A Glimpse of Princely India
By L. F. RUSHBROOK WILLIAMS Bombay circle : one belongs—or one does not. Wide differences of outlook, traditions and birth mark off the aristocracy from the middle classes into Whose hands political power has passed. But occasionally, someone who does not belong to the circle, even if he is a foreigner, finds himself admitted, generally by force of friendships of very long standing, to a kind of personal connection with one of the Princely houses. The circle then opens to him; his presence is accepted; his wife may even be free to join with the maharanis and princesses in family ceremonials; he can gather facts of which the outside world knows little.
Such an opportunity fell to the present writer. Because of friendship with four generations of the great Rajput dynasty of Kutch, he was invited, with his wife, to take part in the family cere- monials connected with the marriage-alliance between the heir-apparent of Kutch and the Younger sister of the Maharaja of Tripura—an event which constituted the greatest social occa- sion in Indian aristocratic circles this spring. The ceremonials were conducted partly in Bombay and partly in Calcutta; they were attended by a great gathering of princes, heirs-apparent, maharanis and princesses from many of the ancient ruling houses of India : they were marked by protracted, elaborate, traditional rituals, both religious and social, which occupied the best part of eleven days. The President, the Vice-President and the Prime Minister of India all sent their blessings to the young couple.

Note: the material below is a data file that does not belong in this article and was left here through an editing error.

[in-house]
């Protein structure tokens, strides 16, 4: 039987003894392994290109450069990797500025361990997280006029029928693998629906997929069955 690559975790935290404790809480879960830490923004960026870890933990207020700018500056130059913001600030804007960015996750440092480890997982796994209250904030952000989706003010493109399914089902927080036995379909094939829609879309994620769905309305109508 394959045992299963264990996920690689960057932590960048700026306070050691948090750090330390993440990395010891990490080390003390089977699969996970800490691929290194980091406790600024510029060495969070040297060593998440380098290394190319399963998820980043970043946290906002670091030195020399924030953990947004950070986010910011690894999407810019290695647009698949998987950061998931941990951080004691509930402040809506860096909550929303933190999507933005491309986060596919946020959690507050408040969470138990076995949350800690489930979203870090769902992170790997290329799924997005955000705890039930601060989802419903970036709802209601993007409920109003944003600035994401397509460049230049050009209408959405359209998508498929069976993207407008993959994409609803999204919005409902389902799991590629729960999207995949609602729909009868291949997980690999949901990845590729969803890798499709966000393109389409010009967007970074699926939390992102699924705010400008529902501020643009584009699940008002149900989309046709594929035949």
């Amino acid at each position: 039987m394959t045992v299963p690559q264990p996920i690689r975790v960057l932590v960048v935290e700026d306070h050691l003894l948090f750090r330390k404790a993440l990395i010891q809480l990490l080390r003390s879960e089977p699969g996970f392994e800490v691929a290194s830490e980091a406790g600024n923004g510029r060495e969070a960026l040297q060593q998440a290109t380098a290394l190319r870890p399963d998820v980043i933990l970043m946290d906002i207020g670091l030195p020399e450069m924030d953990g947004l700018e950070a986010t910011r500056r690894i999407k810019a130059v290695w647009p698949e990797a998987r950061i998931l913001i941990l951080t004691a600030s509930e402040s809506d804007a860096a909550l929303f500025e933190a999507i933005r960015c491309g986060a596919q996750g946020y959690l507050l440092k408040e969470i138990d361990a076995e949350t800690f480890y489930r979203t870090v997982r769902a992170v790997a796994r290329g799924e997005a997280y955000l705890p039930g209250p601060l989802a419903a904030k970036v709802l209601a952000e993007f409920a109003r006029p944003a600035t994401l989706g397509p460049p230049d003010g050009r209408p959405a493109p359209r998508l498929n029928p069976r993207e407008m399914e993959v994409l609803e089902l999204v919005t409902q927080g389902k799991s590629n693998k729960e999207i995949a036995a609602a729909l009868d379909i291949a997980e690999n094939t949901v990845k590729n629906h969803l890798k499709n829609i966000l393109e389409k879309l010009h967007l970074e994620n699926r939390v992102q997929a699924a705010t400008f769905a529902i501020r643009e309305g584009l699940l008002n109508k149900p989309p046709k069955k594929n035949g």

Superficially the whole occasion might have seemed the expiring flicker of a social order. The preliminary rituals performed separately by bride- groom and bride in localities nearly two thousand miles apart; the traditional karat (bridegroom's) Party, more than a hundred strong, which accom- panied the Yuvaraj of Kutch right across India as he set out to bring his bride to her new home; the stately procession, composed not only of the barat party, but of almost every Kutchi national in Calcutta, which escorted the bridegroom, enthroned on an immense illuminated chariot, With flaming lights and martial music, to the Palace of the bride's family (a procession which diverted Calcutta Saturday evening traffic for more than three hours); the sepoys in the tradi- tional uniform of Tripura who lined the route; the fireworks; the formal banquet where the men, ranged in order of precedence, sat cross-legged marquee, while their ladies dined apart inside the palace—all these things seemed purely of the past.